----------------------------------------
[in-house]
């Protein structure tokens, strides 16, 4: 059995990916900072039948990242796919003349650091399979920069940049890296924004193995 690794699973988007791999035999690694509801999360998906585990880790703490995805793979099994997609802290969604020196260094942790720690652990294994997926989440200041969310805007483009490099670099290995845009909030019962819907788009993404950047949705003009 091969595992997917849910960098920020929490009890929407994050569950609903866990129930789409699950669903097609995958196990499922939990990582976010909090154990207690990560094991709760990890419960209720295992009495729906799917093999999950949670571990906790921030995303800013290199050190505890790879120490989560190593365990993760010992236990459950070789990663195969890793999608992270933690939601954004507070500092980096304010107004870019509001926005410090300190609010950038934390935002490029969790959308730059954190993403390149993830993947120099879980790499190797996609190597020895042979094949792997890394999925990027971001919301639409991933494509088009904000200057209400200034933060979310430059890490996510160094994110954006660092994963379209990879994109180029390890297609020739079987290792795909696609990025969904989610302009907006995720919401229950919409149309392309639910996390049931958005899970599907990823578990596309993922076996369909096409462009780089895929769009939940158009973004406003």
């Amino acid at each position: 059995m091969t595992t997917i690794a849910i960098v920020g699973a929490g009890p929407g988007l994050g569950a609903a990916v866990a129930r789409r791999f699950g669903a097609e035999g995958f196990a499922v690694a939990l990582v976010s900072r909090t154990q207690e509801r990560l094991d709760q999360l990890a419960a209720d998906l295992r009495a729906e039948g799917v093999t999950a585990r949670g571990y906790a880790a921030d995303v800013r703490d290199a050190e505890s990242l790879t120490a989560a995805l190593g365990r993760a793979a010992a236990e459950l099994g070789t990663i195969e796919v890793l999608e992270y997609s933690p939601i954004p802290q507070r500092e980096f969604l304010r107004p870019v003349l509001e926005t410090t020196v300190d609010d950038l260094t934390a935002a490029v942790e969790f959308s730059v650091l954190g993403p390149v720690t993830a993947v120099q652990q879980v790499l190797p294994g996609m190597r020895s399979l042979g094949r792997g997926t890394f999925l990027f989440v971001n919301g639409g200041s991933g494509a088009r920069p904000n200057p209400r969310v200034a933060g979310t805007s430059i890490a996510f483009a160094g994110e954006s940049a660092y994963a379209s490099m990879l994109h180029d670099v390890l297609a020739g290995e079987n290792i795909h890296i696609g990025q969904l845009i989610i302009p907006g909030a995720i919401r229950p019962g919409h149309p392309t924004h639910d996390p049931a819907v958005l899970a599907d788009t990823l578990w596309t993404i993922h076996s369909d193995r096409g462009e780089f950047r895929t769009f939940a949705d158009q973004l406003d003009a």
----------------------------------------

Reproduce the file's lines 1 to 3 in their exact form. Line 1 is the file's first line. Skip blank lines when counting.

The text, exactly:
[in-house]
């Protein structure tokens, strides 16, 4: 059995990916900072039948990242796919003349650091399979920069940049890296924004193995 690794699973988007791999035999690694509801999360998906585990880790703490995805793979099994997609802290969604020196260094942790720690652990294994997926989440200041969310805007483009490099670099290995845009909030019962819907788009993404950047949705003009 091969595992997917849910960098920020929490009890929407994050569950609903866990129930789409699950669903097609995958196990499922939990990582976010909090154990207690990560094991709760990890419960209720295992009495729906799917093999999950949670571990906790921030995303800013290199050190505890790879120490989560190593365990993760010992236990459950070789990663195969890793999608992270933690939601954004507070500092980096304010107004870019509001926005410090300190609010950038934390935002490029969790959308730059954190993403390149993830993947120099879980790499190797996609190597020895042979094949792997890394999925990027971001919301639409991933494509088009904000200057209400200034933060979310430059890490996510160094994110954006660092994963379209990879994109180029390890297609020739079987290792795909696609990025969904989610302009907006995720919401229950919409149309392309639910996390049931958005899970599907990823578990596309993922076996369909096409462009780089895929769009939940158009973004406003």
């Amino acid at each position: 059995m091969t595992t997917i690794a849910i960098v920020g699973a929490g009890p929407g988007l994050g569950a609903a990916v866990a129930r789409r791999f699950g669903a097609e035999g995958f196990a499922v690694a939990l990582v976010s900072r909090t154990q207690e509801r990560l094991d709760q999360l990890a419960a209720d998906l295992r009495a729906e039948g799917v093999t999950a585990r949670g571990y906790a880790a921030d995303v800013r703490d290199a050190e505890s990242l790879t120490a989560a995805l190593g365990r993760a793979a010992a236990e459950l099994g070789t990663i195969e796919v890793l999608e992270y997609s933690p939601i954004p802290q507070r500092e980096f969604l304010r107004p870019v003349l509001e926005t410090t020196v300190d609010d950038l260094t934390a935002a490029v942790e969790f959308s730059v650091l954190g993403p390149v720690t993830a993947v120099q652990q879980v790499l190797p294994g996609m190597r020895s399979l042979g094949r792997g997926t890394f999925l990027f989440v971001n919301g639409g200041s991933g494509a088009r920069p904000n200057p209400r969310v200034a933060g979310t805007s430059i890490a996510f483009a160094g994110e954006s940049a660092y994963a379209s490099m990879l994109h180029d670099v390890l297609a020739g290995e079987n290792i795909h890296i696609g990025q969904l845009i989610i302009p907006g909030a995720i919401r229950p019962g919409h149309p392309t924004h639910d996390p049931a819907v958005l899970a599907d788009t990823l578990w596309t993404i993922h076996s369909d193995r096409g462009e780089f950047r895929t769009f939940a949705d158009q973004l406003d003009a």